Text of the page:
[PATCH 0 of 6] Improve readability of non-ascii hg emails (issue814)

Christian Ebert blacktrash at gmx.net
Mon Jul 14 13:59:49 CDT 2008

* Matt Mackall on Monday, July 14, 2008 at 11:53:36 -0500
> On Mon, 2008-07-14 at 12:09 +0100, Christian Ebert wrote:
>>>> Patches must be kept independent of conventions between sender
>>>> and recipient. They are sent in ascii, utf-8, or as fake ascii
>>>> (current behaviour; see also TODO). utf-8 is safe to detect.
>>> Ok, so that means when we send an inline patch, we'll send the
>>> description in the same form as the patch, possibly promoting the patch?
>>> Alright, so that suggests this table:
>>> description    inline patch
>>>            ascii        utf-8     other
>>> ascii        ascii        utf-8     fake-ascii    
>>> utf-8        utf-8        utf-8     ??
>>> So if someone checks in a file with latin-1 (aka other) and latin-1
>>> description (converted to utf-8), what happens? Do we call the message
>>> ascii? Do we transcode our utf-8 back to ascii? Or do we put the utf-8
>>> description in the message body and still call it ascii? 
>>>> 2. Mail parts that do not contain patches
>>>> Introduce new [email] sendcharsets config (default:
>>>> util._encoding). us-ascii is always implied and tried first.
>>> Does this interact with the above?

No. Just to be clear.

>>> Really, inline patches is the
>>> interesting piece of this puzzle.
>> Indeed. You're going right for the interesting hairy stuff.
> That's because the rest of it is practically trivial. Everything but the
> patch itself is in a known encoding (utf-8) and it's a simple matter of
> programming to put it in an email. 
> When we look at inline patches, we have to answer some hard questions.
> And hopefully our answers to the easy questions haven't painted us into
> a corner. So let's look back at my table:
>>> description    inline patch
>>>             ascii        utf-8     other
>>> ascii        ascii        utf-8     fake-ascii    
>>> utf-8        utf-8        utf-8     ??
> What should happen in the corner? First let's note that there are a
> bunch of things that shouldn't happen. If we're sending a message and we
> pick latin1 as the encoding because the author's name had a ü in it, we
> shouldn't try to encode the patch as latin1, as it may in fact be koi8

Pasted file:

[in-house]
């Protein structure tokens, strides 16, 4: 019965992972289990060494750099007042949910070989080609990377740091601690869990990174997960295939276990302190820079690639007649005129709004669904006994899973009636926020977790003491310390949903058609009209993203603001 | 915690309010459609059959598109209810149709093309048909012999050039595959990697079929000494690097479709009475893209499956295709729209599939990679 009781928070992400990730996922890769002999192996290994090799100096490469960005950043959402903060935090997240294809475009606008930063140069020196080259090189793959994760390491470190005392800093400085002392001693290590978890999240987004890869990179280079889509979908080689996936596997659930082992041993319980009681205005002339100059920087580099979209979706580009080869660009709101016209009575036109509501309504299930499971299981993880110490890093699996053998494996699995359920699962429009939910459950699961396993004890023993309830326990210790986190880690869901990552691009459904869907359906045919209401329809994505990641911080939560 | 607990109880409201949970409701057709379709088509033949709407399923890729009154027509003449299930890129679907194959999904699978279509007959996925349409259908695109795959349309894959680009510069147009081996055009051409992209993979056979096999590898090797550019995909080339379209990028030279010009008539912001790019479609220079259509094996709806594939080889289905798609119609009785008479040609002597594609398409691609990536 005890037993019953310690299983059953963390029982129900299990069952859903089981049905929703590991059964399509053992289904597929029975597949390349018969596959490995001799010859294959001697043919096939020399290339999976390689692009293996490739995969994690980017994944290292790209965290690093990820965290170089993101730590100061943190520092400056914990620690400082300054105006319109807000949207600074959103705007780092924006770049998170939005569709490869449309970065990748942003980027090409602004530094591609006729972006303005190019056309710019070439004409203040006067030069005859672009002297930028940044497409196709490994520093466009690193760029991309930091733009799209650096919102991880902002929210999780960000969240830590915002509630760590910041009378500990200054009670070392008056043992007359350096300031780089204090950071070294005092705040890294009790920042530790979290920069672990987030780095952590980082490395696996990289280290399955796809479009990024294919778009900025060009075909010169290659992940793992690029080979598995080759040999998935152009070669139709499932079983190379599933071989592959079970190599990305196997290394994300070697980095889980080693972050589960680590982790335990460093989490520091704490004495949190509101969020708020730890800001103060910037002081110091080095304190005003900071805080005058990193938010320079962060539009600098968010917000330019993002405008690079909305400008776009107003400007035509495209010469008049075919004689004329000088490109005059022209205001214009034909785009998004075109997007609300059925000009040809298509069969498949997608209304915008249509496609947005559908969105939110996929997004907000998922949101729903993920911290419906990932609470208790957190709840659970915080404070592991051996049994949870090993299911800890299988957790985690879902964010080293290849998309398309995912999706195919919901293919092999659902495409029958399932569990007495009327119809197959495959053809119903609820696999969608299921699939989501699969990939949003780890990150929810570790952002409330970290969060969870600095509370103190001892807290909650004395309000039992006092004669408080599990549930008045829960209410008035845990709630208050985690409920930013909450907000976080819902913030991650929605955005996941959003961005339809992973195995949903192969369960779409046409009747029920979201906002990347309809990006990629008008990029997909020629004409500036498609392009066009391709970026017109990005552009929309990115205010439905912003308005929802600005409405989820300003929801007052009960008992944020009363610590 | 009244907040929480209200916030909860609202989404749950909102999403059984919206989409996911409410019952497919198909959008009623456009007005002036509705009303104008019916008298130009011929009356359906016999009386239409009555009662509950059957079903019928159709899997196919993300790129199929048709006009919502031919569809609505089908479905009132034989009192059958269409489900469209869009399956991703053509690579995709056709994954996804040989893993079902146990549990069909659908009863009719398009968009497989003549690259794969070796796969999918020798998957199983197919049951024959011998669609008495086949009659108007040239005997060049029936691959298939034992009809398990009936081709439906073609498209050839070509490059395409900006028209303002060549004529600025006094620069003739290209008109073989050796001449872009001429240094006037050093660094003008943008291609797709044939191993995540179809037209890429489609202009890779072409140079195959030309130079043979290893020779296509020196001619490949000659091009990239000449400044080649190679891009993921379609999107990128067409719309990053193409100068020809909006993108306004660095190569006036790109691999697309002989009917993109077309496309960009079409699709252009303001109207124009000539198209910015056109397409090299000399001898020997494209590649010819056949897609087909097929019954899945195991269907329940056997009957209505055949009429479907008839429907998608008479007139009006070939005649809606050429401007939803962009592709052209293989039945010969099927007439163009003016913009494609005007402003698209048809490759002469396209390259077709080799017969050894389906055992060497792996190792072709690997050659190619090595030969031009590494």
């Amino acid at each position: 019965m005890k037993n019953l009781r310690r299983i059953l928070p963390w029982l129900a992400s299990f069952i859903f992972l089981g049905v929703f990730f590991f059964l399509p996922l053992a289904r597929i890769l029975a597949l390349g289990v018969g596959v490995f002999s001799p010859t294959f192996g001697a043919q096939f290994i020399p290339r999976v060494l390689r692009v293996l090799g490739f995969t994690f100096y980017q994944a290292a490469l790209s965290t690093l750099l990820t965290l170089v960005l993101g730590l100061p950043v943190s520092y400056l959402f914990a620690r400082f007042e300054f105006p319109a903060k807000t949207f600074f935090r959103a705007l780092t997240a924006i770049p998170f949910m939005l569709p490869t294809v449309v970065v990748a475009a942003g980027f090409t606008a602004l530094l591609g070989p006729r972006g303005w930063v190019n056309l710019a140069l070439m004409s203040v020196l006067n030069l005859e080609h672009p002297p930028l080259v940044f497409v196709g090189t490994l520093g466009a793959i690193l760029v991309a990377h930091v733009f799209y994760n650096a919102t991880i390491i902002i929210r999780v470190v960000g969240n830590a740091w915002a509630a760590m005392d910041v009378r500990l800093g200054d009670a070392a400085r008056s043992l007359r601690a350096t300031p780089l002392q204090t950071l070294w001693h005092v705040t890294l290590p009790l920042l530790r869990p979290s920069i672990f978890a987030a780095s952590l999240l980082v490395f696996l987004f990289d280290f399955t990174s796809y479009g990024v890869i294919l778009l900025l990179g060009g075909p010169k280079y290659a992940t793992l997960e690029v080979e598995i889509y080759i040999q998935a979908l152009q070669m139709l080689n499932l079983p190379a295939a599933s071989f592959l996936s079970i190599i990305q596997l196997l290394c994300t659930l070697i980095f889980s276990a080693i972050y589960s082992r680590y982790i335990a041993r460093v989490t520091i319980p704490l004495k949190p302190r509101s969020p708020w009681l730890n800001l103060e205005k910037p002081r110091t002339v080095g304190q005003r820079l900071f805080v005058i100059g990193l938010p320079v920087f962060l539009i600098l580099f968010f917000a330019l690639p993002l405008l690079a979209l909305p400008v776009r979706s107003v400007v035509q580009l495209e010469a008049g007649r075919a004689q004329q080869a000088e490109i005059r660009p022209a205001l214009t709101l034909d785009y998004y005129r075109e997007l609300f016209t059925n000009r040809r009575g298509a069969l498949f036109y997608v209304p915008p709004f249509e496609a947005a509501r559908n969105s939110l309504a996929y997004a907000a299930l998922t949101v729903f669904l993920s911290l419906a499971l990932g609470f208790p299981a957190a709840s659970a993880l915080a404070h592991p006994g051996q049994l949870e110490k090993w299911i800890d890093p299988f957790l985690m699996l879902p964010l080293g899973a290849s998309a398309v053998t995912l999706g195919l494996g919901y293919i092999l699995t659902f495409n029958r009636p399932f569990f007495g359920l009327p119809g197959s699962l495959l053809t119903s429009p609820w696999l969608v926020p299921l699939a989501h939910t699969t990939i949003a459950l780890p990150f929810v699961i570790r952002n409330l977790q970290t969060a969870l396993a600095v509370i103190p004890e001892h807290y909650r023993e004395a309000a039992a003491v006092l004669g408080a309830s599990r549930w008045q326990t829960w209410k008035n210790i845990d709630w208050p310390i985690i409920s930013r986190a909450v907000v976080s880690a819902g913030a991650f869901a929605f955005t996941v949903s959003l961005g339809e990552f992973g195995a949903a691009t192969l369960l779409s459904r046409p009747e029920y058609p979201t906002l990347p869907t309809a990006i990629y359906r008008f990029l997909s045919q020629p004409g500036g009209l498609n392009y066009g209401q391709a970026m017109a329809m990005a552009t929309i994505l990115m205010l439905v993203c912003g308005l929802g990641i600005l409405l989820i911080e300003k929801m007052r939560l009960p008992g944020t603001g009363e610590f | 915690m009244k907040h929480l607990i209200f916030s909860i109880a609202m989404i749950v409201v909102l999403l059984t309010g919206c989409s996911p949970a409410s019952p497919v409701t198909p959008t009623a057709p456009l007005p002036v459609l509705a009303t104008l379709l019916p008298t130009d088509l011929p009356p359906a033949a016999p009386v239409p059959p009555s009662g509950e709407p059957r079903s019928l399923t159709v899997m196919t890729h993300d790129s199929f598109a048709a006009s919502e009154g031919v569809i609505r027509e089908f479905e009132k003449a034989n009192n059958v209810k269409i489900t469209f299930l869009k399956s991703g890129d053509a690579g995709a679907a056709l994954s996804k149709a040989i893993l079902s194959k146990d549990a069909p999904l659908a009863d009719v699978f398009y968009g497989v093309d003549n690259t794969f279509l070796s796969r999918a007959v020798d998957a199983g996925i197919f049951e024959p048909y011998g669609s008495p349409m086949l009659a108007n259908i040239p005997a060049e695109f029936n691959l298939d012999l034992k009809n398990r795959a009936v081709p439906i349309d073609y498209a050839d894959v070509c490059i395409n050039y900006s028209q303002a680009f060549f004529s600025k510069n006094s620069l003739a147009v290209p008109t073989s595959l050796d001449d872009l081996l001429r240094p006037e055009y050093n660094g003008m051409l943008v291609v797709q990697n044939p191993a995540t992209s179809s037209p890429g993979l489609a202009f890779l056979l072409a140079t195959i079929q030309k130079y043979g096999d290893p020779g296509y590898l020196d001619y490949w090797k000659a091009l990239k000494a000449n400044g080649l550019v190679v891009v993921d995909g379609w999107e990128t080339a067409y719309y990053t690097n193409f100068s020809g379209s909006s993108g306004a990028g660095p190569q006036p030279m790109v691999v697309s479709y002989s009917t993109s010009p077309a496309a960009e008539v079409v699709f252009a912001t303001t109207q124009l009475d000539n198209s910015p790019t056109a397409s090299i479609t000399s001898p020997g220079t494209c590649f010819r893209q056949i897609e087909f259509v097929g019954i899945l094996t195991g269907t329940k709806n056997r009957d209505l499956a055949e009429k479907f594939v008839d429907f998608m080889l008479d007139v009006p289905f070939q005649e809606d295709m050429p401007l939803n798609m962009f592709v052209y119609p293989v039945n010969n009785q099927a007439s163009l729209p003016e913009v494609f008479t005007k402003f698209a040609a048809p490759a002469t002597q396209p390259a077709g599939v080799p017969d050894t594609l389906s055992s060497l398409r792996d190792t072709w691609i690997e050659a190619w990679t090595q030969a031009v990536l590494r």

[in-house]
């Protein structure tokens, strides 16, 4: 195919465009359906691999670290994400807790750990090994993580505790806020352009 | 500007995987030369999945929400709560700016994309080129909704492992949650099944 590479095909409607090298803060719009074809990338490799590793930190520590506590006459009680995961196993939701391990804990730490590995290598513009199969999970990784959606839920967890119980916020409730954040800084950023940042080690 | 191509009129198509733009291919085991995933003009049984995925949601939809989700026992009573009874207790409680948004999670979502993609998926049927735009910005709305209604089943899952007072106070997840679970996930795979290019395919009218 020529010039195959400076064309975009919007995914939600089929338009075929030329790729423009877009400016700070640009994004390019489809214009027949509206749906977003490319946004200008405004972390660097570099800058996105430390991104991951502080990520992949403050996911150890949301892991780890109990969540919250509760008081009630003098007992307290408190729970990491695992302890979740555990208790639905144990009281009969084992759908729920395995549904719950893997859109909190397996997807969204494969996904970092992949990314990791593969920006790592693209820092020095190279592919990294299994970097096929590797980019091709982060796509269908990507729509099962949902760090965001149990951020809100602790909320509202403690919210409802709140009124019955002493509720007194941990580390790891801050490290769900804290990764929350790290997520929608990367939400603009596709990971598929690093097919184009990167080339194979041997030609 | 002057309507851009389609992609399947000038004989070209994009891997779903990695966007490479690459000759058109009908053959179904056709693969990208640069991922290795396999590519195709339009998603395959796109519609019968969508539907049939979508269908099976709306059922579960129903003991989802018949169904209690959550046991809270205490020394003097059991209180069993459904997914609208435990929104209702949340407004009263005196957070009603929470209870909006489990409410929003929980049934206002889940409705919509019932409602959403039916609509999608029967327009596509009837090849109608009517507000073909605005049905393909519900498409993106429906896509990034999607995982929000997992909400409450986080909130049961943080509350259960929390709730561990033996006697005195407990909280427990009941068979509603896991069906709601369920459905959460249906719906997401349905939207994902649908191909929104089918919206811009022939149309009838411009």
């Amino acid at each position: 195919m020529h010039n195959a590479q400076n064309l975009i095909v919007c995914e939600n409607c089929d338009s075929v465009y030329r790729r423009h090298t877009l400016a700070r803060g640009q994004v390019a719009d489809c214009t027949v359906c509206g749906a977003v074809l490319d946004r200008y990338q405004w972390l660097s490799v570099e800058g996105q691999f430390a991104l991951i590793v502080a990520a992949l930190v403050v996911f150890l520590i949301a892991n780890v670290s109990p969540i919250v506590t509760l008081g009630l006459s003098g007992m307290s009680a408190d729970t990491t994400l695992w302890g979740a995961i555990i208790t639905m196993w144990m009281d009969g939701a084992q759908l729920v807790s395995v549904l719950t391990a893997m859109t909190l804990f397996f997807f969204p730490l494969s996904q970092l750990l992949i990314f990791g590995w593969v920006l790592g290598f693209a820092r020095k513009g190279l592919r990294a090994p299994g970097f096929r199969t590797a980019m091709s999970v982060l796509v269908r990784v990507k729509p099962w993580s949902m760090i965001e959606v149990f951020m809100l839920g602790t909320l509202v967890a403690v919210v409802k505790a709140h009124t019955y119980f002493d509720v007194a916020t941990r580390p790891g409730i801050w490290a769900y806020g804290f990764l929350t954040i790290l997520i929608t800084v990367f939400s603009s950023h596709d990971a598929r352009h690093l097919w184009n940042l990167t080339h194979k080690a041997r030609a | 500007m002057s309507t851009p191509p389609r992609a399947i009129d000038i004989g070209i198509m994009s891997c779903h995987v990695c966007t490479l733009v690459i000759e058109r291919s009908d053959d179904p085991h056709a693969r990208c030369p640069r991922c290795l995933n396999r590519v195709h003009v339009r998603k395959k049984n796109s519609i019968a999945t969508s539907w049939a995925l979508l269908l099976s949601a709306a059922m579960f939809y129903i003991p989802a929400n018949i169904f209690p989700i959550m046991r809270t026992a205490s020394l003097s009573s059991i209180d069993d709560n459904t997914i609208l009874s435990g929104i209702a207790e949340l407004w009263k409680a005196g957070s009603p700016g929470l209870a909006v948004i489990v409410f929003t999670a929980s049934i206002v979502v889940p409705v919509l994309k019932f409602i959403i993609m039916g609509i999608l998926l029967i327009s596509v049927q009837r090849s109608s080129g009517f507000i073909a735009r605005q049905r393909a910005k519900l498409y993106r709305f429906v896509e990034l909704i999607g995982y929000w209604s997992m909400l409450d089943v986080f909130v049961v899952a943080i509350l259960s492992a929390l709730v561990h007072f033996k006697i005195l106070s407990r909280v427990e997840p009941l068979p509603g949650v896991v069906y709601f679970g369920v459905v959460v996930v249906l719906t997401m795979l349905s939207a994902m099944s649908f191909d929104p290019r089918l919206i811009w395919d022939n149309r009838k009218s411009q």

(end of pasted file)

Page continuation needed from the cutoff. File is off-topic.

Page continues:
> and the receiving user may in fact be using utf-8 and his mailer may
> helpfully save the patch in utf-8 at which point the content is now very
> wrong. Second, we probably can't do fake-utf-8 because mailers are quite
> likely to do the wrong thing or choke. Can we do better than fake-ascii?
> Probably not. Should we transcode the description text from utf-8?
> Maybe?
>> I might be wrong but eg. trying util._encoding for a an 8bit
>> patch that's not utf-8 is an optimistic assumption. The patch
>> might have been made with a different 8bit _encoding. Or the
>> "mixed" case above.
> Yep, we should definitely not assume anything about the contents of a
> patch. In fact, guessing utf-8 may also be trouble. Consider: I have a
> file called utf-8-example.txt. I send you a patch to add it to your
> repo. Your mailer is set to use latin1 by default. If hg mail marks the
> text as utf-8, your mailer may helpfully transcode it to latin1 and then
> we'll later discover that utf-8-example.txt is actually in latin1 on
> your machine. Fail.

I just tried with Mutt in an iso-8859-15 environment and a pure
utf-8 patch+description: saved as utf-8.

But of course you're right, mailers are bound to do all kinds of
"helpful" stuff.

> On the other hand, if we lie and claim it's binary,
> it'll be much harder to read.

There /is/ a clean and safe way, at the price of more bandwidth:

- separate changeset display in mailer and changest data
- changeset as text-part transcoded to cheapest
  [email]charset for perusal in mailer
- attach changeset data as bundle

These cases could be reduced to non-ascii changesets.

  Was heißt hier Dogma, ich bin Underdogma!
[ What the hell do you mean dogma, I am underdogma. ]

_F R E E_  _V I D E O S_  -->>  http://www.blacktrash.org/underdogma/

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